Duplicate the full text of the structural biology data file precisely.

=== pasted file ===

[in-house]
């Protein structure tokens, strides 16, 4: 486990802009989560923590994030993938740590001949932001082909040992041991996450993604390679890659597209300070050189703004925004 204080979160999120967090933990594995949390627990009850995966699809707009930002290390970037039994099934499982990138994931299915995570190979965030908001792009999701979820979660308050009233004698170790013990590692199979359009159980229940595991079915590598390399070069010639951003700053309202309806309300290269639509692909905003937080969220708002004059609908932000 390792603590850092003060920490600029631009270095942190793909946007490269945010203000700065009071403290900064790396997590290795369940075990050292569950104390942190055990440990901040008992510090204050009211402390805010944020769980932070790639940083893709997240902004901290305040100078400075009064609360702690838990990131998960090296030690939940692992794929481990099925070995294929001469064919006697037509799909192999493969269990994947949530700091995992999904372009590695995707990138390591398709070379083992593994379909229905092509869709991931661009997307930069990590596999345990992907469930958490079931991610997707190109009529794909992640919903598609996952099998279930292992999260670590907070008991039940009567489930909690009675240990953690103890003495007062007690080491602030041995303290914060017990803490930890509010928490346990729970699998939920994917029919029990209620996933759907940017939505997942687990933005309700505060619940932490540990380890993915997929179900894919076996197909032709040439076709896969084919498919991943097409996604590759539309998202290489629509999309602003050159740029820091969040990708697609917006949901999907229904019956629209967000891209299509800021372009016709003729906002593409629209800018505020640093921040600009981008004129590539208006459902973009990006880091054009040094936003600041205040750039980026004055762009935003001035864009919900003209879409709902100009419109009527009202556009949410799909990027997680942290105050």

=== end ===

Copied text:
[in-house]
């Protein structure tokens, strides 16, 4: 486990802009989560923590994030993938740590001949932001082909040992041991996450993604390679890659597209300070050189703004925004 204080979160999120967090933990594995949390627990009850995966699809707009930002290390970037039994099934499982990138994931299915995570190979965030908001792009999701979820979660308050009233004698170790013990590692199979359009159980229940595991079915590598390399070069010639951003700053309202309806309300290269639509692909905003937080969220708002004059609908932000 390792603590850092003060920490600029631009270095942190793909946007490269945010203000700065009071403290900064790396997590290795369940075990050292569950104390942190055990440990901040008992510090204050009211402390805010944020769980932070790639940083893709997240902004901290305040100078400075009064609360702690838990990131998960090296030690939940692992794929481990099925070995294929001469064919006697037509799909192999493969269990994947949530700091995992999904372009590695995707990138390591398709070379083992593994379909229905092509869709991931661009997307930069990590596999345990992907469930958490079931991610997707190109009529794909992640919903598609996952099998279930292992999260670590907070008991039940009567489930909690009675240990953690103890003495007062007690080491602030041995303290914060017990803490930890509010928490346990729970699998939920994917029919029990209620996933759907940017939505997942687990933005309700505060619940932490540990380890993915997929179900894919076996197909032709040439076709896969084919498919991943097409996604590759539309998202290489629509999309602003050159740029820091969040990708697609917006949901999907229904019956629209967000891209299509800021372009016709003729906002593409629209800018505020640093921040600009981008004129590539208006459902973009990006880091054009040094936003600041205040750039980026004055762009935003001035864009919900003209879409709902100009419109009527009202556009949410799909990027997680942290105050």